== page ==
An architecture for merging fast data and enterprise applications: The SMACK stack
Big data architectures and enterprise/microservice architectures are slowly converging. Big data is transitioning to "fast data," emphasizing streaming over batch processing, while data processing is growing ubiquitous. Dean Wampler explores the SMACK stackSpark, Mesos, Akka, Cassandra, and Kafkaand explains how it addresses the needs of both fast data and the enterprise.
|Talk Title||An architecture for merging fast data and enterprise applications: The SMACK stack|
|Conference||O’Reilly Software Architecture Conference|
|Conf Tag||Engineering the Future of Software|
|Location||San Francisco, California|
|Date||November 14-16, 2016|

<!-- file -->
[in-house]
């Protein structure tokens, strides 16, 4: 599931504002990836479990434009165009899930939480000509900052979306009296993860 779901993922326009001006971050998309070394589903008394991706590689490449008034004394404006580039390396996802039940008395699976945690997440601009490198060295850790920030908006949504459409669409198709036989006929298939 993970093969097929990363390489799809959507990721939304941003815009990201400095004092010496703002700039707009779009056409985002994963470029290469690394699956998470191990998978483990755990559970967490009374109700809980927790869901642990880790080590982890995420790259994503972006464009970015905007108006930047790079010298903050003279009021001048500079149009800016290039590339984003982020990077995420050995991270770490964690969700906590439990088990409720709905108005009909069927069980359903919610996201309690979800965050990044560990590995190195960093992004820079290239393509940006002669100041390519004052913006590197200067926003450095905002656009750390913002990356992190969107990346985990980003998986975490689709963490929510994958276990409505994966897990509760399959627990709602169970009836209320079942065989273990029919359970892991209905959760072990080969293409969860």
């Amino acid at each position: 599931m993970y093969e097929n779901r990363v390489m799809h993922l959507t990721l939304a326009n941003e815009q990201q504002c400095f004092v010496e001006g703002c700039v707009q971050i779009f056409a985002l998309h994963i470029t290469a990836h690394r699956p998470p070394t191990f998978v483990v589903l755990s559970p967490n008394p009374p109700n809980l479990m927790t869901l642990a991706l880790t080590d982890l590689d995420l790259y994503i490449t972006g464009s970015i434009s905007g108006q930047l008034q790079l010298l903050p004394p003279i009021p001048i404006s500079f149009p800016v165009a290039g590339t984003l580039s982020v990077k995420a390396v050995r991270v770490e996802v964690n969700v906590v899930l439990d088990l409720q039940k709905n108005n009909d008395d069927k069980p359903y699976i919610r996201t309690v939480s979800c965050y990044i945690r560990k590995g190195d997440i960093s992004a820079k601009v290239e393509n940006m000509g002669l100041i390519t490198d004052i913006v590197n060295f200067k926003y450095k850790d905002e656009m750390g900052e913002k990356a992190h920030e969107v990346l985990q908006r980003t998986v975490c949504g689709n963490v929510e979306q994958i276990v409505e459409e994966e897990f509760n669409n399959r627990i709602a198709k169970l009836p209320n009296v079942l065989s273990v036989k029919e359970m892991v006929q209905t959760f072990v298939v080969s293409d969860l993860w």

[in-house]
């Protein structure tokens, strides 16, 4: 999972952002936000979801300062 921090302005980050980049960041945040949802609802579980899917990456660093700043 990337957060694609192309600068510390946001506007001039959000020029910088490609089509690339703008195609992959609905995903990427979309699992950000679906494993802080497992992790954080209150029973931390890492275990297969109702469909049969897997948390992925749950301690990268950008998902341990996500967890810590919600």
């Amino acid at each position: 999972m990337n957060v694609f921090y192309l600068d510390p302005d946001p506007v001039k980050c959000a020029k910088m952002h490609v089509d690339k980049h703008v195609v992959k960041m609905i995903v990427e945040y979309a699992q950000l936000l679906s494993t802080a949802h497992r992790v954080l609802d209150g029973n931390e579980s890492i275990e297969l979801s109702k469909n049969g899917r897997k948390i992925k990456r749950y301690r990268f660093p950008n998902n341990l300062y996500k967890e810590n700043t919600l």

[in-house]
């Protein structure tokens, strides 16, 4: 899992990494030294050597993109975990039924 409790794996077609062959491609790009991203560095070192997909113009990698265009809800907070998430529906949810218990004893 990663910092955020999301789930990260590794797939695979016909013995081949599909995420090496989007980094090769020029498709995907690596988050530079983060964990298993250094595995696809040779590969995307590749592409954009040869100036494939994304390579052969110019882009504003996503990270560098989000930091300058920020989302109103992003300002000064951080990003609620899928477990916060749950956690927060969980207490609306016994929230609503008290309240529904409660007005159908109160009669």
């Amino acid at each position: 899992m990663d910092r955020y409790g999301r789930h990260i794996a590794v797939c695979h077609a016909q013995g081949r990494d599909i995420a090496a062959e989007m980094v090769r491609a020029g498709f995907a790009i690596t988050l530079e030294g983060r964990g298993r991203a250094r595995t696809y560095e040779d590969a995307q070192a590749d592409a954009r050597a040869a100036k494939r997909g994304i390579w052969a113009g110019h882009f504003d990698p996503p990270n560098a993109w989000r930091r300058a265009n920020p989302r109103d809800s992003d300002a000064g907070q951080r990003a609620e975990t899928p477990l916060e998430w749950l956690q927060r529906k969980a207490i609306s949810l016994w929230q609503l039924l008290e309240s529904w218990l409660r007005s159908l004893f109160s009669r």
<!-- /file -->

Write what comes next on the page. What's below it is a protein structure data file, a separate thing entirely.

Big data architectures—those using large frameworks like Spark, YARN, HBase or Cassandra, HDFS, and Kafka—have been slow to embrace microservices. Everything else—i.e., enterprise architectures (whether microservice-based or not)—have been less concerned with large data volumes and more interested in reactive tools that are flexible, adaptive, scalable, resilient, and event/message driven. These two spheres are now slowly converging, as data teams need answers faster (hence the growing interest in streaming architectures) and enterprises become more data driven (hence the need for sophisticated, scalable data processing options that are still event-driven). Another trend affecting both spheres is the need to optimize resource utilization and lower costs, which has led to the growth of virtualized services on flexible, efficient clusters that are capable of running all services. While Hadoop has dominated the data world, it is a first-generation architecture that isn’t well suited for more general enterprise needs. Dean Wampler explores the SMACK stack—Spark, Mesos, Akka, Cassandra, and Kafka—discussing the role each tool plays in addressing the needs of fast data and enterprise environments, as well as what’s missing and what areas need to mature.